Humanitarian needs at "all-time high"

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Under-Secretary-General for Humanitarian Affairs Stephen O'Brien addresses the UN Economic and Social Council (ECOSOC) Humanitarian Affairs Segment in Geneva. UN Photo/Jean-Marc Ferré

Humanitarian needs are at an all-time high, the top United Nations relief official said on Wednesday.

Speaking at a meeting in Geneva to tackle humanitarian issues, Stephen O'Brien warned that there are not sufficient funds to meet the needs of nearly 80 million people.

He pointed out that only 26 per cent of the US418.8 billion required for humanitarian work has been received.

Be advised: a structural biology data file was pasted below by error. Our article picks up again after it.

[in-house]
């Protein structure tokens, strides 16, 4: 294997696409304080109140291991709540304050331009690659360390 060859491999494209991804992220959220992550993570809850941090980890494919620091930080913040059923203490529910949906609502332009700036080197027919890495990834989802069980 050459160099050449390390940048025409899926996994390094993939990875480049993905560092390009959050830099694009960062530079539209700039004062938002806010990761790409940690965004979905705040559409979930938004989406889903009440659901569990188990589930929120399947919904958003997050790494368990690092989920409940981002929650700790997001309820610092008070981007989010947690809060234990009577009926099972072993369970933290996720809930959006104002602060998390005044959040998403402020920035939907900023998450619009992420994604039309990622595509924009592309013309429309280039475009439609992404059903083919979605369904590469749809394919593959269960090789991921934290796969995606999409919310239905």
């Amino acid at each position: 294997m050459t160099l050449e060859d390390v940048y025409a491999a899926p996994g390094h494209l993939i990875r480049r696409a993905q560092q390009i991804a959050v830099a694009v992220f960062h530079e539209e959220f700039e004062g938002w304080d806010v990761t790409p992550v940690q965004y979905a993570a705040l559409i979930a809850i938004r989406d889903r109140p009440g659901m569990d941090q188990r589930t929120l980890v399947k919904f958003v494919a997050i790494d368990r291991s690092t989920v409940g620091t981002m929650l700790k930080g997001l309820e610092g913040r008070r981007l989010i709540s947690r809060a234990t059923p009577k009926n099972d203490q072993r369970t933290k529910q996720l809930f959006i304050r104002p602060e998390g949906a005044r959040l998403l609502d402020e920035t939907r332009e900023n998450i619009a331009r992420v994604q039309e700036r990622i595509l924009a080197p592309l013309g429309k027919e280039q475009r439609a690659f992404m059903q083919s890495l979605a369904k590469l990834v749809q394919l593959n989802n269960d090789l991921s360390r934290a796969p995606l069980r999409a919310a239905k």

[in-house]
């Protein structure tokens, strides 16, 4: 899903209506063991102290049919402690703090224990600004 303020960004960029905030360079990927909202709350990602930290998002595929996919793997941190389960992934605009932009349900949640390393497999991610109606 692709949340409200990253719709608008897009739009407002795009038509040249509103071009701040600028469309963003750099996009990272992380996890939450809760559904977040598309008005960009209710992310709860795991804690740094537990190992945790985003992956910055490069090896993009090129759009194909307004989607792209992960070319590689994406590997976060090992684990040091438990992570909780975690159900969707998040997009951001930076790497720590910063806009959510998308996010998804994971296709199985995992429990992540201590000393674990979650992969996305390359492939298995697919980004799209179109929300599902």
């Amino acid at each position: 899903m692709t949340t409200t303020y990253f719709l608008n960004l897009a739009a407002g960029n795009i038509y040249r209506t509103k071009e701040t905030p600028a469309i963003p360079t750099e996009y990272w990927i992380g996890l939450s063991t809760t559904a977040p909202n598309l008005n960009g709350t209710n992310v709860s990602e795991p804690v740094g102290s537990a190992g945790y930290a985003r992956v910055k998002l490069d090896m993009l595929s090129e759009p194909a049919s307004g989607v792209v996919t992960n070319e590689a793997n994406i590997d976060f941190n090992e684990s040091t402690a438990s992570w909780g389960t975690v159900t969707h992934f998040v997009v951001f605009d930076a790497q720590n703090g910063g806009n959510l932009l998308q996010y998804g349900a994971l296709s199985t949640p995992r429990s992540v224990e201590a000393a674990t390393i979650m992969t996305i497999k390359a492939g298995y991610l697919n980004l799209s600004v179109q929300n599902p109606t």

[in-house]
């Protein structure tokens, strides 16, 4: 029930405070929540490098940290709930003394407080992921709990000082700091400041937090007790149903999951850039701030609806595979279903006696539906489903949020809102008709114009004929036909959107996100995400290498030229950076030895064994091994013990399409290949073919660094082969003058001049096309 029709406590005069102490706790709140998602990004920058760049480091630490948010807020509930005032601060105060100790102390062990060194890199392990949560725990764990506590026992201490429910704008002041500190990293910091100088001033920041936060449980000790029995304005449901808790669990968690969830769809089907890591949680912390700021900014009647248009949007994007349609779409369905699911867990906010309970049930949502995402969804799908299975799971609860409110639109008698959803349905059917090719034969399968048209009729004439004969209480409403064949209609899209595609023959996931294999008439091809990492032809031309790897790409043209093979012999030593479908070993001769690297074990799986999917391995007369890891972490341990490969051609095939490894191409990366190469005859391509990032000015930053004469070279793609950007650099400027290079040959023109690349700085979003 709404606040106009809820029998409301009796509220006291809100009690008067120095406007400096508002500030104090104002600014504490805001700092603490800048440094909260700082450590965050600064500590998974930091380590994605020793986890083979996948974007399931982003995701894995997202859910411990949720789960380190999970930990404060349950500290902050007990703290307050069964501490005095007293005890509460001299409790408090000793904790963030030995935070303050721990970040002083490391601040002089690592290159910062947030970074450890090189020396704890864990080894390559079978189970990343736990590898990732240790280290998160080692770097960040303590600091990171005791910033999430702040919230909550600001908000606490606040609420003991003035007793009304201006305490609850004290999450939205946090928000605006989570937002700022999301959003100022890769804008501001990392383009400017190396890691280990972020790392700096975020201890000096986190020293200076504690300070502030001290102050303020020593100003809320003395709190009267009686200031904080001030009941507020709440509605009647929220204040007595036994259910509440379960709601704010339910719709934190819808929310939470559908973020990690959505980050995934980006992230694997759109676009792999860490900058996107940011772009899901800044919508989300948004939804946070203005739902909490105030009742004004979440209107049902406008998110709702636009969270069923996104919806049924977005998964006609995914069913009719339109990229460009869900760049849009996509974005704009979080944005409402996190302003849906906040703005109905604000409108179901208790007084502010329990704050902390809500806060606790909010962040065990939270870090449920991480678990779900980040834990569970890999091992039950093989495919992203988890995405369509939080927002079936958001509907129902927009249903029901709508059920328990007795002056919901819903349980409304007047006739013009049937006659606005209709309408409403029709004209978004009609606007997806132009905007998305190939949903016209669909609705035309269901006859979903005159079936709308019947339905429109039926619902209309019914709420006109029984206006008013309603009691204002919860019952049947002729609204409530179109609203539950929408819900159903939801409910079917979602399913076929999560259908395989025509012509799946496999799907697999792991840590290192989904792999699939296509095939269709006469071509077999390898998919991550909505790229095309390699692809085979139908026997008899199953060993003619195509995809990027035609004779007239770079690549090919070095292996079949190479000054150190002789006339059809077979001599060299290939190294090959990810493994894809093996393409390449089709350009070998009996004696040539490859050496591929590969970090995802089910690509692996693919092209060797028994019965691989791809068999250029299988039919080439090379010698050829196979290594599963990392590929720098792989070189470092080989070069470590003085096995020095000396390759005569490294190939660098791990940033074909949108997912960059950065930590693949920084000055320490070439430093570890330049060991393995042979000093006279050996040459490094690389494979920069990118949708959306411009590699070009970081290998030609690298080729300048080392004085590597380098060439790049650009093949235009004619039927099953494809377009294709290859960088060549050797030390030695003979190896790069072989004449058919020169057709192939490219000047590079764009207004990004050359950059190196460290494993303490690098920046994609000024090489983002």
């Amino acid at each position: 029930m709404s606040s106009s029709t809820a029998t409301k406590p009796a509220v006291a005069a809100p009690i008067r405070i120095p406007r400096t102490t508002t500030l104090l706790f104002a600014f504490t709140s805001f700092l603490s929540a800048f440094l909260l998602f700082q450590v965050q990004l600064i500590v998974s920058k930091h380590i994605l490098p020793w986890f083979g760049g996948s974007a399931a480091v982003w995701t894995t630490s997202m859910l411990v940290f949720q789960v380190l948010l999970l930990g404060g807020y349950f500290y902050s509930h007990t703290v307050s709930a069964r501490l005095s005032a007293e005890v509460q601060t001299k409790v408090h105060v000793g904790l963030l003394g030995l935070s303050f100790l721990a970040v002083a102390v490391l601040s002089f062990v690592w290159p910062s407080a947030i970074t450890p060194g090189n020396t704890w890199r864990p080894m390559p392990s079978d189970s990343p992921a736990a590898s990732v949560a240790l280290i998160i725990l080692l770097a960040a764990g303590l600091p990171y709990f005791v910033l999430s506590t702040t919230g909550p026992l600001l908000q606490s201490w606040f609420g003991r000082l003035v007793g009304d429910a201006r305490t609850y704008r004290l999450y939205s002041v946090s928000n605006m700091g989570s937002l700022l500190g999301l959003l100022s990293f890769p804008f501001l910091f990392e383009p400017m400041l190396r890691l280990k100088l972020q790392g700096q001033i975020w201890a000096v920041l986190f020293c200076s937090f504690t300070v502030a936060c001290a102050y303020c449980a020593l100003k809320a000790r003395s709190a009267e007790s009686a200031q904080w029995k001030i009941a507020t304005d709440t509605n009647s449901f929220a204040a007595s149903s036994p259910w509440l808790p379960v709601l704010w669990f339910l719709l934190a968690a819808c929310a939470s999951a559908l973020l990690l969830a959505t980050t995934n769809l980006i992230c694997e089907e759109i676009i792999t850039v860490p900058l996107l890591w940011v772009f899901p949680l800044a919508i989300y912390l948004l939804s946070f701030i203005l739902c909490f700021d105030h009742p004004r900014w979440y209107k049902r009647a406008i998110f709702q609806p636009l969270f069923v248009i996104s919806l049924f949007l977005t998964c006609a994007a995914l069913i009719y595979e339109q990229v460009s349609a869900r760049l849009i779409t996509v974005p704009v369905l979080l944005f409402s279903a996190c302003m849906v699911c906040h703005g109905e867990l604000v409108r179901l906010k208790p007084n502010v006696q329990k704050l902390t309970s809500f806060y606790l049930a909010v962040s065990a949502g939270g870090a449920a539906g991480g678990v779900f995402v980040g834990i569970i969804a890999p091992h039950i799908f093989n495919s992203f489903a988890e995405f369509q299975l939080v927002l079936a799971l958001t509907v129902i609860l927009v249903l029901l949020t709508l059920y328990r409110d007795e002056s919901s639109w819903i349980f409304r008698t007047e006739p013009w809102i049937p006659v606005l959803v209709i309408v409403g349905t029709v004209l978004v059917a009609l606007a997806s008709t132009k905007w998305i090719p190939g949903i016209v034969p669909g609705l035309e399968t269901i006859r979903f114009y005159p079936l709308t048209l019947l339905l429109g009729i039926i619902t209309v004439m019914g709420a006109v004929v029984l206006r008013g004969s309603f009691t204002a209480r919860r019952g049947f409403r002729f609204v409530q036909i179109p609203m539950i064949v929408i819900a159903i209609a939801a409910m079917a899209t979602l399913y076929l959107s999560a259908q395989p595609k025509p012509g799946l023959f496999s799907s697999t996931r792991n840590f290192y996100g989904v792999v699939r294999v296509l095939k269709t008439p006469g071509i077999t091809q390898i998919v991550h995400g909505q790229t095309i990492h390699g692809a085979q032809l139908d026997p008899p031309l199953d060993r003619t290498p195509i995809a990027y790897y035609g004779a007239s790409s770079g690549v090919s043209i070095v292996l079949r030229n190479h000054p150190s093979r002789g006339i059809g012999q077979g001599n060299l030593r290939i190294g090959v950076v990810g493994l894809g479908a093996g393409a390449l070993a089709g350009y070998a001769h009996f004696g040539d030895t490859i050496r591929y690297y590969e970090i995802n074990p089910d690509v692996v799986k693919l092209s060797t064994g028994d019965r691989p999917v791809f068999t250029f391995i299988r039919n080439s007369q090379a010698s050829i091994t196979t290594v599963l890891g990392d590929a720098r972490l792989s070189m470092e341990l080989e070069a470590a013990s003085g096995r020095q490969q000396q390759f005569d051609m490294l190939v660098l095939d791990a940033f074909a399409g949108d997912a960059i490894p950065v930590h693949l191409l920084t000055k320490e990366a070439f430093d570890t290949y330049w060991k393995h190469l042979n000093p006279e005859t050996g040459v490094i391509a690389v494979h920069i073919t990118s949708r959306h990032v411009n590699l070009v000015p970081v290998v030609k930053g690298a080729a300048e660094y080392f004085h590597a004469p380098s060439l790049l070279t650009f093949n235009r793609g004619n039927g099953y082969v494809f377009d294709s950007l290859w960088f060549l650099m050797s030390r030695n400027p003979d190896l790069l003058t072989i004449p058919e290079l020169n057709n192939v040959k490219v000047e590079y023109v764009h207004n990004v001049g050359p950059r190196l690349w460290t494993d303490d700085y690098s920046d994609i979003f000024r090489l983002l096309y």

Stephanie Coutrix reports.

The UN estimates that more than 110 million people around the world depend on humanitarian organisations for life-saving assistance and protection.

The Under-Secretary-General for Humanitarian Affairs, Stephen O'Brien, said each statistic represents a personal tragedy for someone.

He stressed that in Syria, 12.2 million people need humanitarian assistance.

In South Sudan, he said 4.6 million people face severe food insecurity.

In Ukraine, 1.3 million have been forced to flee violence.

During his recent visit to Iraq, Mr. O'Brien explained that he met families with what he called the "most heart-breaking stories of fear, flight, loss and grief".

He warned that growing needs far outpace the resource available to meet them.

The average duration of a humanitarian appeal is reportedly now more than seven years.

Stephanie Coutrix, United Nations.

Duration: 58″

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